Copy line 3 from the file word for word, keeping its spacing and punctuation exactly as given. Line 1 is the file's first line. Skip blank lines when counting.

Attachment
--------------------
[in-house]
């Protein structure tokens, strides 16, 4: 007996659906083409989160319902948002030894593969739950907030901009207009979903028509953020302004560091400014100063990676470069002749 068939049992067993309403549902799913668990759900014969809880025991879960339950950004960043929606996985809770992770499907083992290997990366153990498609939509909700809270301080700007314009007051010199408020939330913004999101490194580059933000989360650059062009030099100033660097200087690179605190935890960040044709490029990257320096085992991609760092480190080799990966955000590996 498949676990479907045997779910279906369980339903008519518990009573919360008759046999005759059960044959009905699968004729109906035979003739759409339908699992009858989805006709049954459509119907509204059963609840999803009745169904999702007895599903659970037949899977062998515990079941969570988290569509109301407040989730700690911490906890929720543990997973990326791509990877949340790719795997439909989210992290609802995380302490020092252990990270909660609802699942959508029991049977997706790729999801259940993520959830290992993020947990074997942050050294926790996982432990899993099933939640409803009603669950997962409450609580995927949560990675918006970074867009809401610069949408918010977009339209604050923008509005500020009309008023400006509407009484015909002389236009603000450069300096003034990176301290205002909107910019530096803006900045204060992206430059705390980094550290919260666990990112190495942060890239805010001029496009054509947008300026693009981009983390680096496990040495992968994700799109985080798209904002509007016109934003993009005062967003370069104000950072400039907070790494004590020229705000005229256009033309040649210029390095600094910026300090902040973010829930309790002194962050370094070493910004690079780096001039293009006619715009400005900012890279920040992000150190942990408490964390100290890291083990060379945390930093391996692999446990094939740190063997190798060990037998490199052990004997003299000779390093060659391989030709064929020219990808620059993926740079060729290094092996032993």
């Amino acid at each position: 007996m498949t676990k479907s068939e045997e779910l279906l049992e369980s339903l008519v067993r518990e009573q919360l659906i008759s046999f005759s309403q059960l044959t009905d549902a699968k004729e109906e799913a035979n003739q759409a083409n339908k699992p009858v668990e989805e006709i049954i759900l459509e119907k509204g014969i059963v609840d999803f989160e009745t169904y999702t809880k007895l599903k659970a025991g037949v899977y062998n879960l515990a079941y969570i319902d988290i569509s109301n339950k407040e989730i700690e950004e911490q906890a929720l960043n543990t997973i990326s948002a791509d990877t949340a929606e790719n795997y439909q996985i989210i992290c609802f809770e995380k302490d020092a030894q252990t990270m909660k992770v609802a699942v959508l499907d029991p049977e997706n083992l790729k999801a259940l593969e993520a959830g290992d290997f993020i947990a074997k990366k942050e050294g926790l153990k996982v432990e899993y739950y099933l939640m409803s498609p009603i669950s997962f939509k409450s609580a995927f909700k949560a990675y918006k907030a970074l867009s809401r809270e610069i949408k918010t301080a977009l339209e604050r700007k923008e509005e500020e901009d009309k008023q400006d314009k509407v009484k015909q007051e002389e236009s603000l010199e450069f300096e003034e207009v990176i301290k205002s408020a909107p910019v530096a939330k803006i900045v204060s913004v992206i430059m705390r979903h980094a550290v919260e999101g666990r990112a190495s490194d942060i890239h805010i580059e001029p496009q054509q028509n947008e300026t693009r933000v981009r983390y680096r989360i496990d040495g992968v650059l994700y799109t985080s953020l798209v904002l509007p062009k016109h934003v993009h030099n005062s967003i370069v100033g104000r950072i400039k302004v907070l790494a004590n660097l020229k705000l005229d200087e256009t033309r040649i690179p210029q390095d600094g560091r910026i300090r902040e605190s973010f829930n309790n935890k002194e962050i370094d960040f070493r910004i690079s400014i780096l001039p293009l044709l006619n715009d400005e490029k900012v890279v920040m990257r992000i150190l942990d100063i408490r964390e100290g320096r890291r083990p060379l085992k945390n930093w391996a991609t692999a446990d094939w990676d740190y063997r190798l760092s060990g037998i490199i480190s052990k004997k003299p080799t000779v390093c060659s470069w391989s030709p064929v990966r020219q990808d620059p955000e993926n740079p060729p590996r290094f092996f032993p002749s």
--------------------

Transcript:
């Amino acid at each position: 007996m498949t676990k479907s068939e045997e779910l279906l049992e369980s339903l008519v067993r518990e009573q919360l659906i008759s046999f005759s309403q059960l044959t009905d549902a699968k004729e109906e799913a035979n003739q759409a083409n339908k699992p009858v668990e989805e006709i049954i759900l459509e119907k509204g014969i059963v609840d999803f989160e009745t169904y999702t809880k007895l599903k659970a025991g037949v899977y062998n879960l515990a079941y969570i319902d988290i569509s109301n339950k407040e989730i700690e950004e911490q906890a929720l960043n543990t997973i990326s948002a791509d990877t949340a929606e790719n795997y439909q996985i989210i992290c609802f809770e995380k302490d020092a030894q252990t990270m909660k992770v609802a699942v959508l499907d029991p049977e997706n083992l790729k999801a259940l593969e993520a959830g290992d290997f993020i947990a074997k990366k942050e050294g926790l153990k996982v432990e899993y739950y099933l939640m409803s498609p009603i669950s997962f939509k409450s609580a995927f909700k949560a990675y918006k907030a970074l867009s809401r809270e610069i949408k918010t301080a977009l339209e604050r700007k923008e509005e500020e901009d009309k008023q400006d314009k509407v009484k015909q007051e002389e236009s603000l010199e450069f300096e003034e207009v990176i301290k205002s408020a909107p910019v530096a939330k803006i900045v204060s913004v992206i430059m705390r979903h980094a550290v919260e999101g666990r990112a190495s490194d942060i890239h805010i580059e001029p496009q054509q028509n947008e300026t693009r933000v981009r983390y680096r989360i496990d040495g992968v650059l994700y799109t985080s953020l798209v904002l509007p062009k016109h934003v993009h030099n005062s967003i370069v100033g104000r950072i400039k302004v907070l790494a004590n660097l020229k705000l005229d200087e256009t033309r040649i690179p210029q390095d600094g560091r910026i300090r902040e605190s973010f829930n309790n935890k002194e962050i370094d960040f070493r910004i690079s400014i780096l001039p293009l044709l006619n715009d400005e490029k900012v890279v920040m990257r992000i150190l942990d100063i408490r964390e100290g320096r890291r083990p060379l085992k945390n930093w391996a991609t692999a446990d094939w990676d740190y063997r190798l760092s060990g037998i490199i480190s052990k004997k003299p080799t000779v390093c060659s470069w391989s030709p064929v990966r020219q990808d620059p955000e993926n740079p060729p590996r290094f092996f032993p002749s």